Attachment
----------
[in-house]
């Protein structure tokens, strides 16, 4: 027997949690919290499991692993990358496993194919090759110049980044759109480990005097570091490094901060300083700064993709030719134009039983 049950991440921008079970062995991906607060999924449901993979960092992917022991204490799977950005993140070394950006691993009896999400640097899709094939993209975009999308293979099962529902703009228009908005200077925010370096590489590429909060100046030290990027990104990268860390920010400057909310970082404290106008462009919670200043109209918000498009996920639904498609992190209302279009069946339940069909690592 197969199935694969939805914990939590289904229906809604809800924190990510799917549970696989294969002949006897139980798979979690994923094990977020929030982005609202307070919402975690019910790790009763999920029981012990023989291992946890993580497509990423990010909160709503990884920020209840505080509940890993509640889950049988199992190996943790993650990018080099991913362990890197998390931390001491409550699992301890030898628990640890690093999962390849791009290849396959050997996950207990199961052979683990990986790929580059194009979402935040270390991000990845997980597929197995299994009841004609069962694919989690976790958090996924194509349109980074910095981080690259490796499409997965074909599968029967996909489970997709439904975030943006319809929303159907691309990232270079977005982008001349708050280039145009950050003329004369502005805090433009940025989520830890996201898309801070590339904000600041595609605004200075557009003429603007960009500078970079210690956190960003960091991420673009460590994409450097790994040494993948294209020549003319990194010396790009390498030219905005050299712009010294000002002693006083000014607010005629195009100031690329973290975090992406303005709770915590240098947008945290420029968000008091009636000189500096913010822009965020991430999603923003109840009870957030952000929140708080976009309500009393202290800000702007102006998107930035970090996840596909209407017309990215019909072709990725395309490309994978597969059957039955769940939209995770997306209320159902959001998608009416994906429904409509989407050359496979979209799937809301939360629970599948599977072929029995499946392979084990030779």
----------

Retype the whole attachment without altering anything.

[in-house]
């Protein structure tokens, strides 16, 4: 027997949690919290499991692993990358496993194919090759110049980044759109480990005097570091490094901060300083700064993709030719134009039983 049950991440921008079970062995991906607060999924449901993979960092992917022991204490799977950005993140070394950006691993009896999400640097899709094939993209975009999308293979099962529902703009228009908005200077925010370096590489590429909060100046030290990027990104990268860390920010400057909310970082404290106008462009919670200043109209918000498009996920639904498609992190209302279009069946339940069909690592 197969199935694969939805914990939590289904229906809604809800924190990510799917549970696989294969002949006897139980798979979690994923094990977020929030982005609202307070919402975690019910790790009763999920029981012990023989291992946890993580497509990423990010909160709503990884920020209840505080509940890993509640889950049988199992190996943790993650990018080099991913362990890197998390931390001491409550699992301890030898628990640890690093999962390849791009290849396959050997996950207990199961052979683990990986790929580059194009979402935040270390991000990845997980597929197995299994009841004609069962694919989690976790958090996924194509349109980074910095981080690259490796499409997965074909599968029967996909489970997709439904975030943006319809929303159907691309990232270079977005982008001349708050280039145009950050003329004369502005805090433009940025989520830890996201898309801070590339904000600041595609605004200075557009003429603007960009500078970079210690956190960003960091991420673009460590994409450097790994040494993948294209020549003319990194010396790009390498030219905005050299712009010294000002002693006083000014607010005629195009100031690329973290975090992406303005709770915590240098947008945290420029968000008091009636000189500096913010822009965020991430999603923003109840009870957030952000929140708080976009309500009393202290800000702007102006998107930035970090996840596909209407017309990215019909072709990725395309490309994978597969059957039955769940939209995770997306209320159902959001998608009416994906429904409509989407050359496979979209799937809301939360629970599948599977072929029995499946392979084990030779």